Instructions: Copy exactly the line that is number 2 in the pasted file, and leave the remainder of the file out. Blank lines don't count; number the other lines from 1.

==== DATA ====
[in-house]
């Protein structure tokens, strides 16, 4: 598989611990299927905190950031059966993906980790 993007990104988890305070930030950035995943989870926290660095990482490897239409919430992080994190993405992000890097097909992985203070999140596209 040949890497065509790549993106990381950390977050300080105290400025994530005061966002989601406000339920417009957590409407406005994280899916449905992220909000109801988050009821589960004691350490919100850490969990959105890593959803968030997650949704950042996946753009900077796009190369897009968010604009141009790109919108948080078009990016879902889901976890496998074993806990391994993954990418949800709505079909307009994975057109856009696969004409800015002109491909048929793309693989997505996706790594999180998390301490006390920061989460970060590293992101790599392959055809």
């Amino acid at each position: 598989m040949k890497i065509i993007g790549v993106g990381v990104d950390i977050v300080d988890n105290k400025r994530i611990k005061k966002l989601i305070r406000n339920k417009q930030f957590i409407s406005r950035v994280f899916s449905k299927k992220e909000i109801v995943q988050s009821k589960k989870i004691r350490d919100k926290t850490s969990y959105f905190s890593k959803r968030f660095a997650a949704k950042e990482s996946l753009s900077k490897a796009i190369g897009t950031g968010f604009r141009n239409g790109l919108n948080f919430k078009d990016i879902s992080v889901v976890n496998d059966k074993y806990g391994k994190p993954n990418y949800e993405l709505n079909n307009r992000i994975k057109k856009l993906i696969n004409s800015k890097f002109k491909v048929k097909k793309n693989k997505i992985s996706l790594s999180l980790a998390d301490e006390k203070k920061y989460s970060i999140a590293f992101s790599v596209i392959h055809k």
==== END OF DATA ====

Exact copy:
């Protein structure tokens, strides 16, 4: 598989611990299927905190950031059966993906980790 993007990104988890305070930030950035995943989870926290660095990482490897239409919430992080994190993405992000890097097909992985203070999140596209 040949890497065509790549993106990381950390977050300080105290400025994530005061966002989601406000339920417009957590409407406005994280899916449905992220909000109801988050009821589960004691350490919100850490969990959105890593959803968030997650949704950042996946753009900077796009190369897009968010604009141009790109919108948080078009990016879902889901976890496998074993806990391994993954990418949800709505079909307009994975057109856009696969004409800015002109491909048929793309693989997505996706790594999180998390301490006390920061989460970060590293992101790599392959055809």